Q. What are the biggest lessons you have learned throughout your MMA career?
A. I think one of the biggest lessons I’ve learned was getting to grips with nerves and how my mind acts by getting to know what will make me feel anxious/nervous/excited. Through trial and error I went through phases of my career when I was so certain about something and then realising afterwards that I was wrong about it but that’s just a part of the process of the sport, you’re always learning.I also fought a few guys at the IMMAFs that were bigger than me in size, and beat them. I think that’s one thing that I took from the experience was being able to face more physically imposing guys and being able to beat them. I think that really stood to me. I lost to two bigger guys too but that just showed me that size isn’t as important in terms of winning or losing as I thought it would be.
Q. What has been the greatest highlight of your career to date?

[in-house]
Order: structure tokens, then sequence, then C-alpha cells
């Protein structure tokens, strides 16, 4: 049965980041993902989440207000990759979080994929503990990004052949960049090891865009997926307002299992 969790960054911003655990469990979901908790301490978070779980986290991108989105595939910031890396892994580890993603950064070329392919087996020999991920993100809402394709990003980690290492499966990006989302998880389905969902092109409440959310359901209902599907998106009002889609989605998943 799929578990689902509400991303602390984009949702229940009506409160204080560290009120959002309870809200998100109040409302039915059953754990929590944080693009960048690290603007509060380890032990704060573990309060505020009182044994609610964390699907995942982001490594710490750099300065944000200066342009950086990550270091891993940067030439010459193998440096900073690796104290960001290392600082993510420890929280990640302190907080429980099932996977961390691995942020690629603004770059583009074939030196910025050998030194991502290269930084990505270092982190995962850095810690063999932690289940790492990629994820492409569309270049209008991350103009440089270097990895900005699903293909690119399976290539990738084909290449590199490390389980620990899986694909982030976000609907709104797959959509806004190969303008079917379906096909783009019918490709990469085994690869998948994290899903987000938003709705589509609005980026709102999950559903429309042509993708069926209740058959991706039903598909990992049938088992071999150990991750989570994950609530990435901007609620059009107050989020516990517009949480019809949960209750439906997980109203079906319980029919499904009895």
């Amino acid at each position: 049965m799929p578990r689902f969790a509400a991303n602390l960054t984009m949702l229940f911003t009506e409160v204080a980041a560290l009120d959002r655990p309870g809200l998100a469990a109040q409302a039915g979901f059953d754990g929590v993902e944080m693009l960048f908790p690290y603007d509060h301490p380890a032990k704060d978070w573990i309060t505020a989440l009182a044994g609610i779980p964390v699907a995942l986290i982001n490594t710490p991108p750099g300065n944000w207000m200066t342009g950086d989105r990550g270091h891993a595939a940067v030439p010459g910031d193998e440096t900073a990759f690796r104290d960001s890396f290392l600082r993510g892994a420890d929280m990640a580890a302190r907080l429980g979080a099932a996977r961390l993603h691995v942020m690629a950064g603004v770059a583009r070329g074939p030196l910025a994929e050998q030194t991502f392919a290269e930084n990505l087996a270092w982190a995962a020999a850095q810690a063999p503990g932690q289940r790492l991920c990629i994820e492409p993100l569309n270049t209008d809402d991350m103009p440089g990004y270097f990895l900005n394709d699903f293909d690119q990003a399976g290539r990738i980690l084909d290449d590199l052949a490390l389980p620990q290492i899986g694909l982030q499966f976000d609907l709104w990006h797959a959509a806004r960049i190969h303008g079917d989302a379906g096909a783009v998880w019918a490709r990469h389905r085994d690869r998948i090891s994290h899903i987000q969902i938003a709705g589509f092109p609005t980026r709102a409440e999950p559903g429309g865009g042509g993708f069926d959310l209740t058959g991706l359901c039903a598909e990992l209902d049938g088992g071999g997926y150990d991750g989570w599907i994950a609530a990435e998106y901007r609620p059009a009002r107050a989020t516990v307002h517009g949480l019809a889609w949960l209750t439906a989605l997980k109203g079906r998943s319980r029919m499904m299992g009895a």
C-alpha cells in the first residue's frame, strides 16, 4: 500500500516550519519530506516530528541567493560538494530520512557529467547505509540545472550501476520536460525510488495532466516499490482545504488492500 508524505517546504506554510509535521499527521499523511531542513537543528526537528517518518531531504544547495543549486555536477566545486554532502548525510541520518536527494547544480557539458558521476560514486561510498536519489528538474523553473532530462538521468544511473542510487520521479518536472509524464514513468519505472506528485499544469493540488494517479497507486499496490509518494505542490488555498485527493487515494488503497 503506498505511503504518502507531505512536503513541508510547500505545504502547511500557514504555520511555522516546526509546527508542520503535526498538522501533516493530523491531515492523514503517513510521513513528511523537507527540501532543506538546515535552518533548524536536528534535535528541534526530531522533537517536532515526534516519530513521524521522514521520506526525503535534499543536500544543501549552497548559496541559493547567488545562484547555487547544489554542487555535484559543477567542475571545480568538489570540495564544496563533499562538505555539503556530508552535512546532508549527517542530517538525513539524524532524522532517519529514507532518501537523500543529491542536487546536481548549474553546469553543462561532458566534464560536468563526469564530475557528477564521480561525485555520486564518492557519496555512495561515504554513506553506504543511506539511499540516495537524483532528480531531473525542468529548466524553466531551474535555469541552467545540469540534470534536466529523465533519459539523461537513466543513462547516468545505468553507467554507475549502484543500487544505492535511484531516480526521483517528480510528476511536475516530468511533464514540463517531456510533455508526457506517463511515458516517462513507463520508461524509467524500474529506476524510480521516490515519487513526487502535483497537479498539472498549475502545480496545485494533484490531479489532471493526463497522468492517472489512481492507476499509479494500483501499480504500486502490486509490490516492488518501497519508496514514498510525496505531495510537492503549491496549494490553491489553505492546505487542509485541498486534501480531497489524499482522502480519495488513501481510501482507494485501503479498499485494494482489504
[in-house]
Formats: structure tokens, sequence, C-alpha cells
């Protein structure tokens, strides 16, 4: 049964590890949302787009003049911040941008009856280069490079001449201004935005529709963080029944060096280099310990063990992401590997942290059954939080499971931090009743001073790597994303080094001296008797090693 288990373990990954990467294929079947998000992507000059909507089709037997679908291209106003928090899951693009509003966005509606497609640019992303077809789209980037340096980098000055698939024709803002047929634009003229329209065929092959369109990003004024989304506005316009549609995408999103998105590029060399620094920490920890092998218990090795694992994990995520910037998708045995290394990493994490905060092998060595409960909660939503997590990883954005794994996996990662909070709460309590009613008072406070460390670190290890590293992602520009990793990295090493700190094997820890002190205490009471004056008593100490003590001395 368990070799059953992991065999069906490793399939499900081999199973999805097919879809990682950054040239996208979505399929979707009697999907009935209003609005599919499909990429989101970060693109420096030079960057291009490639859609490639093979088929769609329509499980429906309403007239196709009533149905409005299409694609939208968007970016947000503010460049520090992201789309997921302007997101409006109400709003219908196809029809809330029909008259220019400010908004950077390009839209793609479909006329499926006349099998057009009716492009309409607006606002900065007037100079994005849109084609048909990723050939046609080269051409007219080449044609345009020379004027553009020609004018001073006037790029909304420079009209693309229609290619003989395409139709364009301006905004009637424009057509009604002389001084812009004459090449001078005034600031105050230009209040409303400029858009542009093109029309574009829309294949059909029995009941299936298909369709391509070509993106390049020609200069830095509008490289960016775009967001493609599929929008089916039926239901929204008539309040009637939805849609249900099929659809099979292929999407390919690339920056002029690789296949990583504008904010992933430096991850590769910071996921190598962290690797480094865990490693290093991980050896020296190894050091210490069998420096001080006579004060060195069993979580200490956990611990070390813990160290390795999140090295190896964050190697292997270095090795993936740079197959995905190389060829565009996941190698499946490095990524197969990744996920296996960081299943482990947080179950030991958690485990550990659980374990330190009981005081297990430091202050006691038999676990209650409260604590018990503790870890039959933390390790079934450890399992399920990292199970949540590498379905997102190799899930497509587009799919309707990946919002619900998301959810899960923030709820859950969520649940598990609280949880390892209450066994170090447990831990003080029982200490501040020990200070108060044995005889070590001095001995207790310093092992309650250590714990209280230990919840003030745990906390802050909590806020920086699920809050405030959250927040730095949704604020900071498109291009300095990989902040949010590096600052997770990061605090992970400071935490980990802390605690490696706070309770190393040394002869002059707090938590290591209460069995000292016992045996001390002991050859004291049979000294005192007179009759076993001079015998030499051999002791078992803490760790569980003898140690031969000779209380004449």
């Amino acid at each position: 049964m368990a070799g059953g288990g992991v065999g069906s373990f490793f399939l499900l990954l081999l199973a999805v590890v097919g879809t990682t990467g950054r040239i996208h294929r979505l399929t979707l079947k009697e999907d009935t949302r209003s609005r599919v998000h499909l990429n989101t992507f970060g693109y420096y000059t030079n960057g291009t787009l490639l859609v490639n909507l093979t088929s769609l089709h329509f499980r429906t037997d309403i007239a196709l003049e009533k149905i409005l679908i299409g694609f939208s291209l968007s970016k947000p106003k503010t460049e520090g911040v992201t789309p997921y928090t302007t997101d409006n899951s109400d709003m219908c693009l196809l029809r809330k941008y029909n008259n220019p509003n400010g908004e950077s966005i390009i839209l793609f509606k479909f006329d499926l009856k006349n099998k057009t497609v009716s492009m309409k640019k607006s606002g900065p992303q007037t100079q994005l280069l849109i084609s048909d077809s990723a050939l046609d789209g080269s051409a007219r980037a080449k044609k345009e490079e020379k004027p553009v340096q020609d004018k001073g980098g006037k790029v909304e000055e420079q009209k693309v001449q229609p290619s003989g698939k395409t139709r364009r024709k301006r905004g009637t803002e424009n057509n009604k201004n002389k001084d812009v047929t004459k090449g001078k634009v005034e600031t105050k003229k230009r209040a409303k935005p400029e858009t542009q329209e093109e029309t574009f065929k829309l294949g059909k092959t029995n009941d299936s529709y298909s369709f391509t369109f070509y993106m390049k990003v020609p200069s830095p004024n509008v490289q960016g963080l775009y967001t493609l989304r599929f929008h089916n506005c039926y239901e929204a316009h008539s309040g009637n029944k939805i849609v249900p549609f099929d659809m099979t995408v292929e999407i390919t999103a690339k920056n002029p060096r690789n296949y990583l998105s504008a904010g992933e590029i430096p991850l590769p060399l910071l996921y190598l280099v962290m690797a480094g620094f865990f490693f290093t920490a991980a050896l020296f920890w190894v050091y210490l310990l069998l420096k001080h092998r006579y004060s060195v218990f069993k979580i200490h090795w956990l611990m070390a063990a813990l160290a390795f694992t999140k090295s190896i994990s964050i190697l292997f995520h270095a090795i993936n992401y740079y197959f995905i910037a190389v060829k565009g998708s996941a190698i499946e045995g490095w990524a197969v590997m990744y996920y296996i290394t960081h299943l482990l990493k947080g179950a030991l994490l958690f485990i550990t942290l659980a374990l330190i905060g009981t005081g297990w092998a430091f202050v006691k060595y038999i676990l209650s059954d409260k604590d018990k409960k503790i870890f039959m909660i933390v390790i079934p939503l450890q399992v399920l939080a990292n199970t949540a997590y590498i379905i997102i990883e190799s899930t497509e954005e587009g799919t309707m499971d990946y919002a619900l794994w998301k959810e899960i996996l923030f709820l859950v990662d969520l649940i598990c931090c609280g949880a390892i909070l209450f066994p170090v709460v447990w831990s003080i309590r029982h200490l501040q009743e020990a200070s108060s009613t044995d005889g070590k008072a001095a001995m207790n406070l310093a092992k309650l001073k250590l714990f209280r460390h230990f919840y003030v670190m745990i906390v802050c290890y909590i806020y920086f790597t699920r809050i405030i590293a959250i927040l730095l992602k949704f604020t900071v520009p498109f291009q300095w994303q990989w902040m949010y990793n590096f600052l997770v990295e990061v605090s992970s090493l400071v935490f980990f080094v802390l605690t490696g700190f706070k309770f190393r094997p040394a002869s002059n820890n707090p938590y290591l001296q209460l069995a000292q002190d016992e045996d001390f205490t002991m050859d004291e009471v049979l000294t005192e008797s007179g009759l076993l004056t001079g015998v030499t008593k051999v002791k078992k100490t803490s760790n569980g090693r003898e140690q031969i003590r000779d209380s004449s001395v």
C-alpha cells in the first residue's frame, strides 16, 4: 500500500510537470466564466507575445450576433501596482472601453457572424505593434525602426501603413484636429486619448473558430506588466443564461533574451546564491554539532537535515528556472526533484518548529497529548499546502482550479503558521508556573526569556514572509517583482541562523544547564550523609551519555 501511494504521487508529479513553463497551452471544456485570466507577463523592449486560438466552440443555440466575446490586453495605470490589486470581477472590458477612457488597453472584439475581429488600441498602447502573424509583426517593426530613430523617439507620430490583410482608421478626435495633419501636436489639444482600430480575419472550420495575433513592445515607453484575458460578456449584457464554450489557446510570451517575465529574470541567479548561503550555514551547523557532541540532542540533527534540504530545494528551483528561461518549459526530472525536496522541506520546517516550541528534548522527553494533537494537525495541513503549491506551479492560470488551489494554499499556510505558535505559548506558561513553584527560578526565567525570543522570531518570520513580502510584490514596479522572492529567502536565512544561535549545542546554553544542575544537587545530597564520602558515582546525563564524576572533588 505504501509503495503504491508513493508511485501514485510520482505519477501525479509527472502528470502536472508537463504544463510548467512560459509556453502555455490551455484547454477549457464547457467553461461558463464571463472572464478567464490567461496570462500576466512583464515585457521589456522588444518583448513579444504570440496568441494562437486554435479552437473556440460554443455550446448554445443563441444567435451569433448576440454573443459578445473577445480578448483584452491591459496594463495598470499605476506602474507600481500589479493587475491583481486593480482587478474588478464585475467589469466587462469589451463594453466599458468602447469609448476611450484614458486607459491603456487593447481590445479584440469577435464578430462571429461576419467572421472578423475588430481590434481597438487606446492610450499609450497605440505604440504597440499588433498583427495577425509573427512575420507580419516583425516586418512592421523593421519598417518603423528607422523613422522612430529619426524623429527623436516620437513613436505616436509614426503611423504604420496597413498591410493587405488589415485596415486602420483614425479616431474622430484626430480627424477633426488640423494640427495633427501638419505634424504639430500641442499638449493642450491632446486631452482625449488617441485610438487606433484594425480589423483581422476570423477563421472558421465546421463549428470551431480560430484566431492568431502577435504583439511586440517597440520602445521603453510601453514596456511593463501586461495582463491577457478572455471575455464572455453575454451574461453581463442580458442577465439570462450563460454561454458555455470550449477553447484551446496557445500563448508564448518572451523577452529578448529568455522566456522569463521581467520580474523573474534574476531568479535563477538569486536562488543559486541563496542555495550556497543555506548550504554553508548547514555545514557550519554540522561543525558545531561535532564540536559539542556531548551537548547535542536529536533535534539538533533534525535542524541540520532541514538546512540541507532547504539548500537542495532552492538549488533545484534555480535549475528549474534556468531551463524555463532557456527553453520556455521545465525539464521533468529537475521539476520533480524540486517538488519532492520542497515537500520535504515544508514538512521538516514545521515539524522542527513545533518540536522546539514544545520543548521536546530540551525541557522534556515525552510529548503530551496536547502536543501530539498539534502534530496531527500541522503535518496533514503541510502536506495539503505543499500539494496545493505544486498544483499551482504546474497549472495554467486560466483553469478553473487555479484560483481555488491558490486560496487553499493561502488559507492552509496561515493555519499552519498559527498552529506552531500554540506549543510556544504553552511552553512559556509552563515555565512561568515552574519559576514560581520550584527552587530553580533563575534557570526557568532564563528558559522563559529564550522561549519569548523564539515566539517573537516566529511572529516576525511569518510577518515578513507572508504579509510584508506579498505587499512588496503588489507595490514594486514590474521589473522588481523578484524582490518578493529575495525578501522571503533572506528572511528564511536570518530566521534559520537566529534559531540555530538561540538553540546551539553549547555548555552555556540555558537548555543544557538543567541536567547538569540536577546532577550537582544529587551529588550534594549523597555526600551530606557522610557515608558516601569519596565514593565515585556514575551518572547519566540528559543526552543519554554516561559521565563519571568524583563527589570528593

A. Winning my pro debut in the 3 arena definitely. It was the first point where I really felt like I had gotten a hold over my nerves and I was finally comfortable in there. I knew that all of my fights through my whole amateur career had paid off. Up to that point, especially early on in my career there were times when the nerves became almost crippling and I started to wonder would there ever come a time when I could feel comfortable in the cage so that was the point where I realised that I can actually feel really comfortable in a fight.
Q. Who have you been most inspired by within the sport?
A. At the very start when I was training in SBG City Centre there was a professional K1 fighter Wayne Grant. Seeing how he trained and fought was what really inspired me to want to fight. I remember one night specifically going to watch him fight when he won a belt and I said to myself that night ‘I want to do that’. That was back in the early days but I would have trained a lot with him and he really inspired me. Chris Fields coached me through the MMA leagues. I took a lot of inspiration from him as well from seeing how he was and how much he loved the sport. Now that I’m further on in my career I look more to my teammates for inspiration, the likes of Brian Moore. His approach to his training and he has this fearless, almost bulletproof mindset. He brought me along to corner him a few years ago in Oklahoma, he broke both his hands in that fight but finished out the fight – It was a touching display of heart.